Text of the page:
I was fortunate to have dined at quite a few nice restaurants in Paris during my three trips there in 2005 and would like to share a few recommendations with you. One of the perks of being in the wine business is that wine goes best with food (but both are rough on the waistline!). Hiramatsu *(52 rue de Longchamp in the 16th) is fantastic. This restaurant gained its first Michelin star faster than any other. Ph from france 1-56-81-08-80. closed Saturday and Sunday. $$$ Guy Savoy*** (18 rue Troyon-in the 17th) a *** Michelin and one of the best restaurants in the world. In france dial 1-43-80-40-61. Closed Saturday and Sunday nights as are most all 2 and 3 star restaurants in Paris. $$$+ Atelier de Maitre Albert (1 rue Maitre Albert in the 5th-across from river on right bank.. no lunches Saturday or Sunday) for great roasted chicken or lamb shanks. Also it is now under the direction of Guy Savoy. Fax: 011331 53 10 83 23. $ If you saw and enjoyed the movie “Something’s Got to Give,” go to the bistro Le Grand Colbert (2-4 rue Vivienne-behind Palais Royal in the 2nd). Thanks to the movie and the delicious food, it is one of the hot spots on the bistro scene. Owner Joel Fleury. Le.firstname.lastname@example.org $ If you love caviar, Kaspia (17 place de la Madeleine-right bank high rent district in 8th) is a must stop. And try one of their Russian vodkas with the caviar. www.caviarkaspia.com. Phone: 01133 1 42 65 33 32. $$$ And on the left bank load up at Petrossian (on 144 rue Universite in the 7th). Closed Sunday and Monday. $$ The rather new Astrance ** (4 rue Beethoven-in the 16th across river from Eiffel Tower) was fabulous (only about ten tables) Closed Saturday and Sunday. Phone: 01133 1 40 50 84 40. $$$ La Tour d’Argent** (15 Quai de la Tournelle in the 5th-great view of Notre Dame) did not disappoint. What a great wine list and quite reasonably priced for Paris. They listed but were not serving any wines younger than 1999. Closed Monday and Tuesday lunch. One of the few Paris two star restaurants opened both Saturday and Sunday night. Phone: 01133 1 43 54 23 31. $$$ The new l’Atelier (Joel Robuchon) in the Hotel Pont Royal at 7 Rue de Montalembert (7th) is worth the wait as they do not take reservations-all counter seating, but exquisite food. $$ And if you like Indian food try Yugaraj (14 rue Dauphine-close to Pont Neuf in the 6th)-spicy food-very few tables and good value wine list. email@example.com. Closed on Mondays and lunch Thursdays. $-$$ A few good ones in the 7th on Rue St Dominique: #79-Thoumeiux for great cassoulet and good hearty meals. firstname.lastname@example.org$ #129-Fontaine de Mars. Great bistro cooking-very friendly. Great “Tete de Veau” and southwest France cooking. email@example.com $ #135-Violon d’Ingres* is a very affordable starred restaurant in Paris. Closed Sunday and Monday Also very friendly owners and staff. firstname.lastname@example.org $$ Also in the 7th, Le Divellec* at 107 rue Universite specializing in seafood. Closed Saturday and Sunday. $$ In the 6th or 5th, some favorites: Rotisserie d’en Face (2 rue Christine off of Rue Dauphine in the 6th) $ owned by Jacques Cagna whose own restaurant Jacques Cagna* is at 14 Rue Grands Augustins, across the street. email@example.com $$ Brassiere Balzar (49 Rue des Eccoles in the 5th) Phone: 01133 1 43 54 13 67 is a bustling French bistro-noisy, crowded, good steak tartare. $ $$-Expensive $$-Moderate $-Good Value *** Three Star, of course! —Clyde Beffa
Big wines for a short month! Five generations and almost a hundred years ago, the Zannoni family arrived at La Fortuna back in 1907. The estate, wine cellar and business center, has been designed in such a way to preserve the originally beauty of the renovated Tuscan farmhouse and to respect traditions while adapting to the modern needs of winemaking. You can contact them at firstname.lastname@example.org if you would like schedule a tasting or tour. 2003 La Fortuna Rosso di Montalcino ($17.99) 100% sangiovese, this “baby Brunello” is a steal at this price. Black cherries and plum with sweet tobacco mingle with a nice mineral component. This medium-bodied wine shows very good acidity. Think Mom’s best lasagna recipe. 2002 La Fortuna Brunello di Montalcino ($36.99) Not a misprint, Brunello under $40.00 with lush black cherry and ripe strawberries, vanilla and chocolate character and fine integrated tannins. This user-friendly Brunello drinks very well right now with a couple hours of decanting and will evolve over the next couple of years. Pork tenderloin’s a must with this sangiovese! 2003 La Fortuna IGT Sant’Antimo ($27.99) This Super Tuscan is a blend of 40% sangiovese and 60% cabernet sauvignon and sees 10 months in French oak barrels (Allier). Extremely elegant on the palate with blackberries, blueberries and a touch of coco powder, there is great length thanks to its fine-grained tannins and rich glycerine at the end. With perfect balance through the long finish, this is something special to share with your valentine. —Mike Parres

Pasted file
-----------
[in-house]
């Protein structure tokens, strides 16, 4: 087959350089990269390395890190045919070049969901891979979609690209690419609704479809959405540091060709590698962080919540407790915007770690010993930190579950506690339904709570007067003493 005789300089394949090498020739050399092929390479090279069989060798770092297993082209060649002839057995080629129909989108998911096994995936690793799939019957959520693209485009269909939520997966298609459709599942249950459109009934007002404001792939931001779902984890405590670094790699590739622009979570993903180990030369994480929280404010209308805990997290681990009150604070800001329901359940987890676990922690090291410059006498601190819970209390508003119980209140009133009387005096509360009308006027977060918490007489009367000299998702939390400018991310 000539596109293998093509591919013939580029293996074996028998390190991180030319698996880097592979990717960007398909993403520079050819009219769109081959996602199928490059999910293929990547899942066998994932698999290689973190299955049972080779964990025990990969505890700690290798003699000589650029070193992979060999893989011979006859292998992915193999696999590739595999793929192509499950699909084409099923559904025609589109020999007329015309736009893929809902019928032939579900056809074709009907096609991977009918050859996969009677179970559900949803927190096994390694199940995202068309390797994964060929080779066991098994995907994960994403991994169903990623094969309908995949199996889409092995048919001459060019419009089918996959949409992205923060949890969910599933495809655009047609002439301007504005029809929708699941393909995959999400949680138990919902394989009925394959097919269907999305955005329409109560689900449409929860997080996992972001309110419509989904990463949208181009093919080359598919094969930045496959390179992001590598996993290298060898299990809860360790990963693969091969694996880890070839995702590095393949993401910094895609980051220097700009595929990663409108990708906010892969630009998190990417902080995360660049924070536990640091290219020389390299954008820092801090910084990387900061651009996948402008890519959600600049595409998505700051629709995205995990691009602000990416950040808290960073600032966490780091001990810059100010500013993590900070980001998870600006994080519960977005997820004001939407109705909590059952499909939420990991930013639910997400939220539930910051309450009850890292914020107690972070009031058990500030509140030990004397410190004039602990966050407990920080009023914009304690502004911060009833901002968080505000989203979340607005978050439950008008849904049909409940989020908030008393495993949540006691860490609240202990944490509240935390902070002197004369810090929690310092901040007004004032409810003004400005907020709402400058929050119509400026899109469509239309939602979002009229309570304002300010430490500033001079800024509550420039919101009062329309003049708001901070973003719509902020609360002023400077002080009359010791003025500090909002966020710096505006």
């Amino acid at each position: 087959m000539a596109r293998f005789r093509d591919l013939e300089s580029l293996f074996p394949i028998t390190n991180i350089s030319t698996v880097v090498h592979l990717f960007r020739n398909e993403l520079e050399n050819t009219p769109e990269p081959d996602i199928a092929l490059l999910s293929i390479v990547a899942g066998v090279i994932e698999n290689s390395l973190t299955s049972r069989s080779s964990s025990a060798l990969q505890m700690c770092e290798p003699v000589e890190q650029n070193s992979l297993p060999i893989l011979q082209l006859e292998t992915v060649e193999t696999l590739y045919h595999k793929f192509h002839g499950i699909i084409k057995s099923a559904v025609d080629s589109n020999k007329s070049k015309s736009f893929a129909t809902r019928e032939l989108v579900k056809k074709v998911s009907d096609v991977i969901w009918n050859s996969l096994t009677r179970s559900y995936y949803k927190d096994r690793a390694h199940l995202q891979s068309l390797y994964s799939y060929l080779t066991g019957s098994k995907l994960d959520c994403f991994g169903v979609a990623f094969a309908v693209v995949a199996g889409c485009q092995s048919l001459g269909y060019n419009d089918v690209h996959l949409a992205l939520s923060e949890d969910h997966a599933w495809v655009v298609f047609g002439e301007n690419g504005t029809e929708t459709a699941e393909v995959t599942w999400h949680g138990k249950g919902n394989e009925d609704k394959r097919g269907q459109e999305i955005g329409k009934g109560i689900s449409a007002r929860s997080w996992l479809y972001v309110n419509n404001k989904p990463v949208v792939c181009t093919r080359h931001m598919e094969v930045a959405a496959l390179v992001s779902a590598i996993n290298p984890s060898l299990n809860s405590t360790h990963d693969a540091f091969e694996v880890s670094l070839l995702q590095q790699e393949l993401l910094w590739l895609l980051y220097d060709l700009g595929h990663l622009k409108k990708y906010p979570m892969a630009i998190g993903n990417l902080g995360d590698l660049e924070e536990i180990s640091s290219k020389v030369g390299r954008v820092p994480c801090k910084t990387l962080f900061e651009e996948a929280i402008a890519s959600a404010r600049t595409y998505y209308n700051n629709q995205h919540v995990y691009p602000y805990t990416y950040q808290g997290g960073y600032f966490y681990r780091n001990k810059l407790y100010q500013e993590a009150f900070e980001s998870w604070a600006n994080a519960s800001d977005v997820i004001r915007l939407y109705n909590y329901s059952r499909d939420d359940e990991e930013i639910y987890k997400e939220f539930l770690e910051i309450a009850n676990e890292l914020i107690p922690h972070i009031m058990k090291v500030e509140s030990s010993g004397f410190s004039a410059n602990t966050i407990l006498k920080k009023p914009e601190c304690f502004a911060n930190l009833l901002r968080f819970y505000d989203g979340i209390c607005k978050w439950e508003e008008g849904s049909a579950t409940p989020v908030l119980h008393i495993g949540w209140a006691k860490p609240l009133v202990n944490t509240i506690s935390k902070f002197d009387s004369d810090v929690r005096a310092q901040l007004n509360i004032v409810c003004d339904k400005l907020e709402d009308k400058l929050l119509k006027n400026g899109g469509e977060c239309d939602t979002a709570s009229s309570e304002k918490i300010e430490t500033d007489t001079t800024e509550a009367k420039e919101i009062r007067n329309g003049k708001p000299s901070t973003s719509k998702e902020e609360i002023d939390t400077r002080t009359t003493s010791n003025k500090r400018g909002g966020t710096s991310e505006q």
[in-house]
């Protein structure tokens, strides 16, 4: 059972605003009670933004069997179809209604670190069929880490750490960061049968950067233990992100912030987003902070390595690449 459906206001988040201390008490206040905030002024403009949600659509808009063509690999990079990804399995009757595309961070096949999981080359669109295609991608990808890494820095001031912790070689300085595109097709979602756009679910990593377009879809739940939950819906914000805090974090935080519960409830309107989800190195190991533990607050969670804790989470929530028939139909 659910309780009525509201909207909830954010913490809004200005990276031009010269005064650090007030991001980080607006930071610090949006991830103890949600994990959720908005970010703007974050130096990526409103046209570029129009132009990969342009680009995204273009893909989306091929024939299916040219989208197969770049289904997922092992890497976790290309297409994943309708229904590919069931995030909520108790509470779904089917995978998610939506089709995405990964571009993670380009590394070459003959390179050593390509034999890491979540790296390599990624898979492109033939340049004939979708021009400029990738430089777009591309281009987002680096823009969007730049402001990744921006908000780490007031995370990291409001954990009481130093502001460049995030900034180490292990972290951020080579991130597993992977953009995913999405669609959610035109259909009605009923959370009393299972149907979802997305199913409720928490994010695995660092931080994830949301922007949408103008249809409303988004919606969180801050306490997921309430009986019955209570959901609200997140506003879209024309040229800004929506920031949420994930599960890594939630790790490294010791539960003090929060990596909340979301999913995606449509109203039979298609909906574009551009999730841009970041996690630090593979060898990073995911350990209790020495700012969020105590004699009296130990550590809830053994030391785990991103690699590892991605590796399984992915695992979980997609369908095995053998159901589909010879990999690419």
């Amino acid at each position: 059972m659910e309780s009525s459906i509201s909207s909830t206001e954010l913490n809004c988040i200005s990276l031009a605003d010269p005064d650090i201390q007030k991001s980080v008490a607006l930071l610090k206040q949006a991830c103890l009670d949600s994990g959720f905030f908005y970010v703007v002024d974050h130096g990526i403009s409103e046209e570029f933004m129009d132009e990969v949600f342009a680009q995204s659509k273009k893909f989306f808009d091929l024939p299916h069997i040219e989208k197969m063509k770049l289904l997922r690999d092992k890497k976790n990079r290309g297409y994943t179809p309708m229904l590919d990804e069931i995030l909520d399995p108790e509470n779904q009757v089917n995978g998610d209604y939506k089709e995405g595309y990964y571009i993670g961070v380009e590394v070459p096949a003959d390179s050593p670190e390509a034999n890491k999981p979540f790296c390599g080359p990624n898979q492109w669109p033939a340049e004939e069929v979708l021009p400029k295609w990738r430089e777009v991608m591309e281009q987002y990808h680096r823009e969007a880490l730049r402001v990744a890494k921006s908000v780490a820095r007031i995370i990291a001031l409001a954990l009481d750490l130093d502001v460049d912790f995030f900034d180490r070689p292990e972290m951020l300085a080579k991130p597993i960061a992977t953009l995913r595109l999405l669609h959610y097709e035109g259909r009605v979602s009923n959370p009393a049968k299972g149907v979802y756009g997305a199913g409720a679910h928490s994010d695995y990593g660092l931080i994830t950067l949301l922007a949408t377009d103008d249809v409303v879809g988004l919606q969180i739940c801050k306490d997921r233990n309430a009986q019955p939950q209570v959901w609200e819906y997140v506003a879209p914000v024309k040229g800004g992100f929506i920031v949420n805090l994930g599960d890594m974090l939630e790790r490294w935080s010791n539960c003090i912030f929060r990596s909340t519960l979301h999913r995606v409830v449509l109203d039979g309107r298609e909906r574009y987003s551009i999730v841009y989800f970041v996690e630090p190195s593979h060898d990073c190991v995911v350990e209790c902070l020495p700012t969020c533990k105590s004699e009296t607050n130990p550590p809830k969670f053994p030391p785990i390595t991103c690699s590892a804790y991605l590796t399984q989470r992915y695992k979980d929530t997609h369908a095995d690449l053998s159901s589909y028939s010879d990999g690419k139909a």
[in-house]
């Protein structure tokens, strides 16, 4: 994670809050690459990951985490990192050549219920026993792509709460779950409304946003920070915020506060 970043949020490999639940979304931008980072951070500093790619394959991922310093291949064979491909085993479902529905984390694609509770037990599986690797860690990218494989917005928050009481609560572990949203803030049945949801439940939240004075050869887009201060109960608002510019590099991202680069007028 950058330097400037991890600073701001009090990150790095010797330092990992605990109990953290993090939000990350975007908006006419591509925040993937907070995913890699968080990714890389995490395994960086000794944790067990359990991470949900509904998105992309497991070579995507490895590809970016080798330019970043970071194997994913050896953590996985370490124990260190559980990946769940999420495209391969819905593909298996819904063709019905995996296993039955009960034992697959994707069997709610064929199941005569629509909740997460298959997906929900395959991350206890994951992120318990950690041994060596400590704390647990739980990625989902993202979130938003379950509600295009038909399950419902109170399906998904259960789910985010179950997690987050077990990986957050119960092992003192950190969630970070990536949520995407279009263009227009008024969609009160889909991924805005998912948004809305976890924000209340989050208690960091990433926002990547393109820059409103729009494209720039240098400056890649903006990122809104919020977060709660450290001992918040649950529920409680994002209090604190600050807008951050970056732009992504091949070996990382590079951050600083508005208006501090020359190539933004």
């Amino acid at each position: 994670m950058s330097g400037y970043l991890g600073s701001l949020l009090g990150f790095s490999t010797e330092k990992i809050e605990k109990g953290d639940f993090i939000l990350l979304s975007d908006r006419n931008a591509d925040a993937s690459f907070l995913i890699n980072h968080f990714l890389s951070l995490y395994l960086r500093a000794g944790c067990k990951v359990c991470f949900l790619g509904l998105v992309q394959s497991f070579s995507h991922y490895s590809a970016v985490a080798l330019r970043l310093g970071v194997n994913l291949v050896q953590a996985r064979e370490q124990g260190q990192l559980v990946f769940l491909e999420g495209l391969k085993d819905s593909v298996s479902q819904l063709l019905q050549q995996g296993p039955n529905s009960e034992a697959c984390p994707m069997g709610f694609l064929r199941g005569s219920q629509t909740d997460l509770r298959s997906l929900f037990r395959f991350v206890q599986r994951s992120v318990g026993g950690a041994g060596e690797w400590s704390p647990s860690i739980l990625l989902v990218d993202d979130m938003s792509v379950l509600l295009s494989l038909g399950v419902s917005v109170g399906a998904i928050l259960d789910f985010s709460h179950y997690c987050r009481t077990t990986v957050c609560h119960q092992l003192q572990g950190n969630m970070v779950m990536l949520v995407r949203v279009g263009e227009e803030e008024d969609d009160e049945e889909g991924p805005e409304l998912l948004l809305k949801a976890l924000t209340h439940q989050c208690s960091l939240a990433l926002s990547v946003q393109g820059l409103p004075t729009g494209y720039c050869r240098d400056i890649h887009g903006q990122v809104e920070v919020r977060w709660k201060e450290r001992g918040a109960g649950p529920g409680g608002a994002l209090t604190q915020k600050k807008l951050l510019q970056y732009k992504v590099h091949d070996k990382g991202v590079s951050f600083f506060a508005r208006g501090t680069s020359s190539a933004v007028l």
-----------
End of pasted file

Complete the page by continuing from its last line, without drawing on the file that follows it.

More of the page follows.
Seven vintages ago we started importing wines from Ermacora, a small family winery (pronounced er-MA-ko-ra. It took me two years to get it right). They were always much better known within Italy where they’d been awarded multiple Gambero Rosso awards. We began to slowly build the brand here, year after year our sales staff suggesting these wines until now Ermacora is one of K&L's most sought after label. The brothers Ermacora (Dario & Luciano) live amongst the vines at their small winery in the Colli Orientali del Friuli, just a few miles from the Slovenian border. Although they have all the most modern technology, their motto states: “Do little, in order to do better.” True farmers at heart, they believe wine is made in the vineyard. I visited with them in Ipplis, the tiny village where they live, this past April to taste their 2004 vintage. I had just been to Vinitaly and was stunned by the quality of almost everything I tasted from 2004—red, white, Trentino, Sicily, Tuscany, Piedmont, Friuli, everywhere it seemed to be an amazing vintage. Ermacora didn’t disappoint. Ermacora’s wines are unoaked and very concentrated, so much so that the wines need 6-9 months after release to really blossom and show all of their potential. This year’s wines were so fantastic I asked Dario if we could delay the arrival so they could show their complete array of potential. In Italy it is the exact opposite; all the restaurants and their customers want the wine the first day it is available, mostly from a historical perspective where there was little refrigeration, and at the end of the vintage the wine was….well not as good. Dario was very pleased that his wines would be arriving here in their best condition! 2004 Ermacora Tocai Friulano ($14.99) 2 Glasses Gambero Rosso. If there was any one varietal that showed better in Friuli in this glorious vintage it is the often misunderstood Tocai Friulano. The wonderful balance, coupled with a depth of concentration you don’t see in Tocai is followed by hints of tarragon and layers of mineral that give way to a richness that is balanced with delicate acidity and scintillating aromas of bitter almonds, apple and ripe pear highlighted by a very long finish. The perfect accompaniment to fish or crab. 2004 Ermacora Pinot Grigio ($14.99), winner of 2 Glasses Gambero Rosso, is simply sensational. Perfect balance of acidity and tremendous aromatics, loaded with pear, apple, citrus and tropical fruits in an elegant, concentrated and superbly balanced wine! 2004 Ermacora Pinot Bianco ($14.99) 2 Blue Glasses Gambero Rosso. This is the wine Ermacora is known for most in Italy. It has tremendous focus and concentration, rich and creamy, with custard like flavors and hints of apples and bergamot. It is majestic on the palate, with balance, complexity and character. Age this wine for 2-3 years and you won’t believe the incredible wine it will evolve into. Perfect for halibut, swordfish or cocktailing! —Greg St.Clair